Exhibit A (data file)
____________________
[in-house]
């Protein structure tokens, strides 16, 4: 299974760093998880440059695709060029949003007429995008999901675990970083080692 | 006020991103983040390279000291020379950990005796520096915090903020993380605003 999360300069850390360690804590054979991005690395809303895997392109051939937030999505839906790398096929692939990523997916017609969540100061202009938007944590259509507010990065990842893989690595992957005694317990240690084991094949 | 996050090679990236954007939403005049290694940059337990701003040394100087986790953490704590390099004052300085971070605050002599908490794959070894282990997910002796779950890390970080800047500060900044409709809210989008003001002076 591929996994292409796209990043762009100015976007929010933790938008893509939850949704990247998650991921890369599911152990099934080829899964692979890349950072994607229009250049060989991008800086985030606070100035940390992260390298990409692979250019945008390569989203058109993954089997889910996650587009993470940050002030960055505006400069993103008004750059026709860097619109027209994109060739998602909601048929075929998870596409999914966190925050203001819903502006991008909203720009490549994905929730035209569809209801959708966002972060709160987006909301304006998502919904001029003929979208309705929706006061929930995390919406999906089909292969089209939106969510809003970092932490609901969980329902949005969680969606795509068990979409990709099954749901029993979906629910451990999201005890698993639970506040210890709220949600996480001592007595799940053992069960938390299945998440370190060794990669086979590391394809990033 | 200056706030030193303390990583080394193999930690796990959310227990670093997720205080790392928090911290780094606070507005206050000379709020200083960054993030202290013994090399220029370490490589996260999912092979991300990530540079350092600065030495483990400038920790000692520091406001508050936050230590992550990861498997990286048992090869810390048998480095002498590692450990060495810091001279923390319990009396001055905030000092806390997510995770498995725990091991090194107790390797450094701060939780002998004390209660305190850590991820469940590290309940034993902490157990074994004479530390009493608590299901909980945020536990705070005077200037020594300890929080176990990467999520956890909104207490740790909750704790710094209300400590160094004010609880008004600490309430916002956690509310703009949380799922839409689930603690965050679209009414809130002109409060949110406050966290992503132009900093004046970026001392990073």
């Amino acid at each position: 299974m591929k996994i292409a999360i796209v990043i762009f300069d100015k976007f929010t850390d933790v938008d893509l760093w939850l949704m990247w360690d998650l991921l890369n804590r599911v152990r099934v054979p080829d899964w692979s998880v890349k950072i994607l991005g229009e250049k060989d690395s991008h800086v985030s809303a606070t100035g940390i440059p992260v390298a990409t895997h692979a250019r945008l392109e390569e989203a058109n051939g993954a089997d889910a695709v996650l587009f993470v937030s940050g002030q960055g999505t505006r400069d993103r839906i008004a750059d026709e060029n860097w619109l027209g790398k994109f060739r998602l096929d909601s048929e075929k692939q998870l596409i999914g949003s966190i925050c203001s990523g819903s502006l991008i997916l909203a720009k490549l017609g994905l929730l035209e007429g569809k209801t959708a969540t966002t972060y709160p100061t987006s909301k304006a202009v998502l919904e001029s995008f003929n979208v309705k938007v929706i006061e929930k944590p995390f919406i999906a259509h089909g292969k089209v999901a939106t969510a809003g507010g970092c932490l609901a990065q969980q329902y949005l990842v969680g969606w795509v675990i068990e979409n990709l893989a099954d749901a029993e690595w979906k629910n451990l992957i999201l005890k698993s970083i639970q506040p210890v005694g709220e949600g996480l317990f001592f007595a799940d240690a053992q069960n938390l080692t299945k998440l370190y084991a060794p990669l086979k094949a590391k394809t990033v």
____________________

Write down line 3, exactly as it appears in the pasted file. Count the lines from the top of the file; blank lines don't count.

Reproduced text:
């Amino acid at each position: 299974m591929k996994i292409a999360i796209v990043i762009f300069d100015k976007f929010t850390d933790v938008d893509l760093w939850l949704m990247w360690d998650l991921l890369n804590r599911v152990r099934v054979p080829d899964w692979s998880v890349k950072i994607l991005g229009e250049k060989d690395s991008h800086v985030s809303a606070t100035g940390i440059p992260v390298a990409t895997h692979a250019r945008l392109e390569e989203a058109n051939g993954a089997d889910a695709v996650l587009f993470v937030s940050g002030q960055g999505t505006r400069d993103r839906i008004a750059d026709e060029n860097w619109l027209g790398k994109f060739r998602l096929d909601s048929e075929k692939q998870l596409i999914g949003s966190i925050c203001s990523g819903s502006l991008i997916l909203a720009k490549l017609g994905l929730l035209e007429g569809k209801t959708a969540t966002t972060y709160p100061t987006s909301k304006a202009v998502l919904e001029s995008f003929n979208v309705k938007v929706i006061e929930k944590p995390f919406i999906a259509h089909g292969k089209v999901a939106t969510a809003g507010g970092c932490l609901a990065q969980q329902y949005l990842v969680g969606w795509v675990i068990e979409n990709l893989a099954d749901a029993e690595w979906k629910n451990l992957i999201l005890k698993s970083i639970q506040p210890v005694g709220e949600g996480l317990f001592f007595a799940d240690a053992q069960n938390l080692t299945k998440l370190y084991a060794p990669l086979k094949a590391k394809t990033v």